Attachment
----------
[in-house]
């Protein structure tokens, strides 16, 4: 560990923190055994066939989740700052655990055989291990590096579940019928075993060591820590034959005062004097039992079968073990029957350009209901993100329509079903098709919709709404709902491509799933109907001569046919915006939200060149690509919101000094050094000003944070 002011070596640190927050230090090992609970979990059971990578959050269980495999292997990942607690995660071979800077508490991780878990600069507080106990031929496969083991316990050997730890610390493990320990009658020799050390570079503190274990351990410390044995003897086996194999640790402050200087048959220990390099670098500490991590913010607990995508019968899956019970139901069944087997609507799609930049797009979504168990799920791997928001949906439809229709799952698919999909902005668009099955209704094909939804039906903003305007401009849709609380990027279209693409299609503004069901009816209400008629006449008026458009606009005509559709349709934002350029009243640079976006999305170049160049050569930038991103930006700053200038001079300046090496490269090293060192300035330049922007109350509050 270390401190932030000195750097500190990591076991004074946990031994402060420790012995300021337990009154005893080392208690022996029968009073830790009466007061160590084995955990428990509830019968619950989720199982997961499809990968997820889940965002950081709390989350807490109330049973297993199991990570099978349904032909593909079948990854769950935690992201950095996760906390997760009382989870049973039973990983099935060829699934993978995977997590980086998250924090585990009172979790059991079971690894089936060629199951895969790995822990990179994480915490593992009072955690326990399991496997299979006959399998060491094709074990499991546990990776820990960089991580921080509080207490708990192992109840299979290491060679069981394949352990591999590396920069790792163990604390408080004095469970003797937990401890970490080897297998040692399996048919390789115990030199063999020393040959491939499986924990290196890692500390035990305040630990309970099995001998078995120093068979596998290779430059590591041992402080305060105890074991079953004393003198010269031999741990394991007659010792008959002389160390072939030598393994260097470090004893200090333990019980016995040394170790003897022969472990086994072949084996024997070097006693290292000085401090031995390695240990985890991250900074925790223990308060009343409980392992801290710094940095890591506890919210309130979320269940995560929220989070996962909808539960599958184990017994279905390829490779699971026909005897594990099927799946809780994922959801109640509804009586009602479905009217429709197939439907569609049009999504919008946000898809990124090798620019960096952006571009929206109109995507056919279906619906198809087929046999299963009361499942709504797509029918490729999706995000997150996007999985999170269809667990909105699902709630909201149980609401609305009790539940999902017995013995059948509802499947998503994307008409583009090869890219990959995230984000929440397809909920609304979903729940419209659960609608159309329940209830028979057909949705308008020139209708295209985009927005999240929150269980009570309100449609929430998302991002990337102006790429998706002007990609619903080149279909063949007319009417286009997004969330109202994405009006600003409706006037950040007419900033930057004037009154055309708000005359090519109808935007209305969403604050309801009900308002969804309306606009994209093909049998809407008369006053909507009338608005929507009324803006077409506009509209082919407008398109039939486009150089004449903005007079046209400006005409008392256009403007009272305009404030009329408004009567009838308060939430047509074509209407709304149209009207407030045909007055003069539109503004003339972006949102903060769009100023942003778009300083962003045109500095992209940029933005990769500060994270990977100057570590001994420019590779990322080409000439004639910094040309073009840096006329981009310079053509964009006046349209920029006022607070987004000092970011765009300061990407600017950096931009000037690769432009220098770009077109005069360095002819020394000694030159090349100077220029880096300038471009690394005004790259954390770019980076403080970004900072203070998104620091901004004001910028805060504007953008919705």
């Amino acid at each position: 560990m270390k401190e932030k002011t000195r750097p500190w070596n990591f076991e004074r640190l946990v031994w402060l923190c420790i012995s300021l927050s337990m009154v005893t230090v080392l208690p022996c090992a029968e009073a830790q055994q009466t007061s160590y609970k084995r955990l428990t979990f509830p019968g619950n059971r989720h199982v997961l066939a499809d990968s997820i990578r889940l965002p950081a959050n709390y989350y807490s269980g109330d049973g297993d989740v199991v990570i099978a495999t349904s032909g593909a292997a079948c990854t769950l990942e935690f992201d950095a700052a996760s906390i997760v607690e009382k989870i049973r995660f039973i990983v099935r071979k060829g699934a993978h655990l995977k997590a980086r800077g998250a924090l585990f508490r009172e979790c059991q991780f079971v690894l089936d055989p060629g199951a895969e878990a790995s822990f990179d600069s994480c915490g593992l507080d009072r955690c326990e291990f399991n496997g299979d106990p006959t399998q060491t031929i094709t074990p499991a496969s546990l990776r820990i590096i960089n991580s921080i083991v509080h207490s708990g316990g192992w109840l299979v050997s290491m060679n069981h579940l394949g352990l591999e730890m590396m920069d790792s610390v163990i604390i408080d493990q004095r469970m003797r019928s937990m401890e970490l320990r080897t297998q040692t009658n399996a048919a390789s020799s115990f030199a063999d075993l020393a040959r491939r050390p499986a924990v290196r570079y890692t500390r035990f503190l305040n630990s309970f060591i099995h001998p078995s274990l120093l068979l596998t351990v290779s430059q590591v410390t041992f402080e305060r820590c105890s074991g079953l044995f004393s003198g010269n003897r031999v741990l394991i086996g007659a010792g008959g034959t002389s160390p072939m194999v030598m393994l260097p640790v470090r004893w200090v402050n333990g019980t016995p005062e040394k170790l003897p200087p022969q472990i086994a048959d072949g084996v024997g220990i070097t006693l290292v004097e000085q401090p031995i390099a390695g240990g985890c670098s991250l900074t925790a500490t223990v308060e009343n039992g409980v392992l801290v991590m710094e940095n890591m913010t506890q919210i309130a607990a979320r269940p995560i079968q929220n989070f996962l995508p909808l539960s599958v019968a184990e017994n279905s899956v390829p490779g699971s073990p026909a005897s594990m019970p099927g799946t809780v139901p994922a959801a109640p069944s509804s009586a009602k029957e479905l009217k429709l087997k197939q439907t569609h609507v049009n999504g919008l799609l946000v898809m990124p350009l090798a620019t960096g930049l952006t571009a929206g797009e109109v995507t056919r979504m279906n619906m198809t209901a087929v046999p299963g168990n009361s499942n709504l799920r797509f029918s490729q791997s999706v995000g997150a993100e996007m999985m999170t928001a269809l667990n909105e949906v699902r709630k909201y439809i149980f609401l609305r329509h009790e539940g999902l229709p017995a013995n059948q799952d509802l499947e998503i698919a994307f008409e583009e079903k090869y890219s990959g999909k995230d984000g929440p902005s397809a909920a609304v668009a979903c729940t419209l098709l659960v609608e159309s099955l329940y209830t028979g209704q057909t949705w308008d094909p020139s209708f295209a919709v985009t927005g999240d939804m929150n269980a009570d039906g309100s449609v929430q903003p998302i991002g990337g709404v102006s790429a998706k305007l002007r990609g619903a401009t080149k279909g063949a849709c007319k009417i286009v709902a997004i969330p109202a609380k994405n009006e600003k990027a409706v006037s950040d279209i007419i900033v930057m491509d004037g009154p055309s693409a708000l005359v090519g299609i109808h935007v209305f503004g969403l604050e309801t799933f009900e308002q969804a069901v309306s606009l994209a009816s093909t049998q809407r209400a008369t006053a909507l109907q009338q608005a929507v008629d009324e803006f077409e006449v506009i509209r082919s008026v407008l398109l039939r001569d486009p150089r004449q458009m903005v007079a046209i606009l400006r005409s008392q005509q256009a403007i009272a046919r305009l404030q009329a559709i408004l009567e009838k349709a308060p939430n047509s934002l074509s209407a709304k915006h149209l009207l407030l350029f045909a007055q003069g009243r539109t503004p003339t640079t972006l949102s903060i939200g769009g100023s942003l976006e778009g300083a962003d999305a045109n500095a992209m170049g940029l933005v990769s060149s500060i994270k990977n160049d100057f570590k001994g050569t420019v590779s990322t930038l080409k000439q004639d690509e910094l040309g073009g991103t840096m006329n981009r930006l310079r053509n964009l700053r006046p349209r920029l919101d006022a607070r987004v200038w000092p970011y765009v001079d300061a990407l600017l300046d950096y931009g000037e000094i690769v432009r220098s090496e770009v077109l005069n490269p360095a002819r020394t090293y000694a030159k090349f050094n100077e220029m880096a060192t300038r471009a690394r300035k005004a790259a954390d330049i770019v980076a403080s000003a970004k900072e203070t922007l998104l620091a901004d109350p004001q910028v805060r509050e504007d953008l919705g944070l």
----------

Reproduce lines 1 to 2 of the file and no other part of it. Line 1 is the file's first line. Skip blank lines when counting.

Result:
[in-house]
């Protein structure tokens, strides 16, 4: 560990923190055994066939989740700052655990055989291990590096579940019928075993060591820590034959005062004097039992079968073990029957350009209901993100329509079903098709919709709404709902491509799933109907001569046919915006939200060149690509919101000094050094000003944070 002011070596640190927050230090090992609970979990059971990578959050269980495999292997990942607690995660071979800077508490991780878990600069507080106990031929496969083991316990050997730890610390493990320990009658020799050390570079503190274990351990410390044995003897086996194999640790402050200087048959220990390099670098500490991590913010607990995508019968899956019970139901069944087997609507799609930049797009979504168990799920791997928001949906439809229709799952698919999909902005668009099955209704094909939804039906903003305007401009849709609380990027279209693409299609503004069901009816209400008629006449008026458009606009005509559709349709934002350029009243640079976006999305170049160049050569930038991103930006700053200038001079300046090496490269090293060192300035330049922007109350509050 270390401190932030000195750097500190990591076991004074946990031994402060420790012995300021337990009154005893080392208690022996029968009073830790009466007061160590084995955990428990509830019968619950989720199982997961499809990968997820889940965002950081709390989350807490109330049973297993199991990570099978349904032909593909079948990854769950935690992201950095996760906390997760009382989870049973039973990983099935060829699934993978995977997590980086998250924090585990009172979790059991079971690894089936060629199951895969790995822990990179994480915490593992009072955690326990399991496997299979006959399998060491094709074990499991546990990776820990960089991580921080509080207490708990192992109840299979290491060679069981394949352990591999590396920069790792163990604390408080004095469970003797937990401890970490080897297998040692399996048919390789115990030199063999020393040959491939499986924990290196890692500390035990305040630990309970099995001998078995120093068979596998290779430059590591041992402080305060105890074991079953004393003198010269031999741990394991007659010792008959002389160390072939030598393994260097470090004893200090333990019980016995040394170790003897022969472990086994072949084996024997070097006693290292000085401090031995390695240990985890991250900074925790223990308060009343409980392992801290710094940095890591506890919210309130979320269940995560929220989070996962909808539960599958184990017994279905390829490779699971026909005897594990099927799946809780994922959801109640509804009586009602479905009217429709197939439907569609049009999504919008946000898809990124090798620019960096952006571009929206109109995507056919279906619906198809087929046999299963009361499942709504797509029918490729999706995000997150996007999985999170269809667990909105699902709630909201149980609401609305009790539940999902017995013995059948509802499947998503994307008409583009090869890219990959995230984000929440397809909920609304979903729940419209659960609608159309329940209830028979057909949705308008020139209708295209985009927005999240929150269980009570309100449609929430998302991002990337102006790429998706002007990609619903080149279909063949007319009417286009997004969330109202994405009006600003409706006037950040007419900033930057004037009154055309708000005359090519109808935007209305969403604050309801009900308002969804309306606009994209093909049998809407008369006053909507009338608005929507009324803006077409506009509209082919407008398109039939486009150089004449903005007079046209400006005409008392256009403007009272305009404030009329408004009567009838308060939430047509074509209407709304149209009207407030045909007055003069539109503004003339972006949102903060769009100023942003778009300083962003045109500095992209940029933005990769500060994270990977100057570590001994420019590779990322080409000439004639910094040309073009840096006329981009310079053509964009006046349209920029006022607070987004000092970011765009300061990407600017950096931009000037690769432009220098770009077109005069360095002819020394000694030159090349100077220029880096300038471009690394005004790259954390770019980076403080970004900072203070998104620091901004004001910028805060504007953008919705």